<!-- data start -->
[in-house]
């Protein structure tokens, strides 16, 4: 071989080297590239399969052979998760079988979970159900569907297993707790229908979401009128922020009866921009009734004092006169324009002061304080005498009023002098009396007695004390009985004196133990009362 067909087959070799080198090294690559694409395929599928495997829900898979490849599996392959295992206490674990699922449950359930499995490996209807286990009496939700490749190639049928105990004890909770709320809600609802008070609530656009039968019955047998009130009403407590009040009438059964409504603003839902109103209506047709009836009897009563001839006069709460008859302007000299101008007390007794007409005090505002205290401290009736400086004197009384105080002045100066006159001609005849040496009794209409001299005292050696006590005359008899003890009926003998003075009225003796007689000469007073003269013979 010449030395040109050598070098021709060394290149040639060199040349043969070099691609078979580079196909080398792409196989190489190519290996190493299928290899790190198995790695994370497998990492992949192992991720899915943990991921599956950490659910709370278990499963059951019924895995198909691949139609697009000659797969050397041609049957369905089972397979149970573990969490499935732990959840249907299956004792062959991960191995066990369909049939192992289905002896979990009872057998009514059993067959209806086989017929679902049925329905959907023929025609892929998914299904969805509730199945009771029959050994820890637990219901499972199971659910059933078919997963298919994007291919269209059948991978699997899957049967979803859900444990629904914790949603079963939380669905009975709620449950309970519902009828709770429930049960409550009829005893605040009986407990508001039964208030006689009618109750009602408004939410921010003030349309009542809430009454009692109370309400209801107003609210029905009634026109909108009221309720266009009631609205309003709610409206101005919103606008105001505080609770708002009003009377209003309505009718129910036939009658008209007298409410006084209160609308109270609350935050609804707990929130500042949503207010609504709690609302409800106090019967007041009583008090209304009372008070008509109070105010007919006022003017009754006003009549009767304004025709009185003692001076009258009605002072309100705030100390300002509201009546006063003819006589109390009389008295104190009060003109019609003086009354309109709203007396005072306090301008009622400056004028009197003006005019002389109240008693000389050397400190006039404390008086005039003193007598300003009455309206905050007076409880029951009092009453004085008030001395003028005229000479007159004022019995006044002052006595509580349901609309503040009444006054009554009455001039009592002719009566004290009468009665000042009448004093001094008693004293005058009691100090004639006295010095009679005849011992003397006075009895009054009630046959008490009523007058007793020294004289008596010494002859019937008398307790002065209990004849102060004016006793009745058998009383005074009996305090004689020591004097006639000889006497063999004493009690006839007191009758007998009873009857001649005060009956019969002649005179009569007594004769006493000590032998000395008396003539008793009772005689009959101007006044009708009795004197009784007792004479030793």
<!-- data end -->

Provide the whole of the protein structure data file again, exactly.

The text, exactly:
[in-house]
């Protein structure tokens, strides 16, 4: 071989080297590239399969052979998760079988979970159900569907297993707790229908979401009128922020009866921009009734004092006169324009002061304080005498009023002098009396007695004390009985004196133990009362 067909087959070799080198090294690559694409395929599928495997829900898979490849599996392959295992206490674990699922449950359930499995490996209807286990009496939700490749190639049928105990004890909770709320809600609802008070609530656009039968019955047998009130009403407590009040009438059964409504603003839902109103209506047709009836009897009563001839006069709460008859302007000299101008007390007794007409005090505002205290401290009736400086004197009384105080002045100066006159001609005849040496009794209409001299005292050696006590005359008899003890009926003998003075009225003796007689000469007073003269013979 010449030395040109050598070098021709060394290149040639060199040349043969070099691609078979580079196909080398792409196989190489190519290996190493299928290899790190198995790695994370497998990492992949192992991720899915943990991921599956950490659910709370278990499963059951019924895995198909691949139609697009000659797969050397041609049957369905089972397979149970573990969490499935732990959840249907299956004792062959991960191995066990369909049939192992289905002896979990009872057998009514059993067959209806086989017929679902049925329905959907023929025609892929998914299904969805509730199945009771029959050994820890637990219901499972199971659910059933078919997963298919994007291919269209059948991978699997899957049967979803859900444990629904914790949603079963939380669905009975709620449950309970519902009828709770429930049960409550009829005893605040009986407990508001039964208030006689009618109750009602408004939410921010003030349309009542809430009454009692109370309400209801107003609210029905009634026109909108009221309720266009009631609205309003709610409206101005919103606008105001505080609770708002009003009377209003309505009718129910036939009658008209007298409410006084209160609308109270609350935050609804707990929130500042949503207010609504709690609302409800106090019967007041009583008090209304009372008070008509109070105010007919006022003017009754006003009549009767304004025709009185003692001076009258009605002072309100705030100390300002509201009546006063003819006589109390009389008295104190009060003109019609003086009354309109709203007396005072306090301008009622400056004028009197003006005019002389109240008693000389050397400190006039404390008086005039003193007598300003009455309206905050007076409880029951009092009453004085008030001395003028005229000479007159004022019995006044002052006595509580349901609309503040009444006054009554009455001039009592002719009566004290009468009665000042009448004093001094008693004293005058009691100090004639006295010095009679005849011992003397006075009895009054009630046959008490009523007058007793020294004289008596010494002859019937008398307790002065209990004849102060004016006793009745058998009383005074009996305090004689020591004097006639000889006497063999004493009690006839007191009758007998009873009857001649005060009956019969002649005179009569007594004769006493000590032998000395008396003539008793009772005689009959101007006044009708009795004197009784007792004479030793």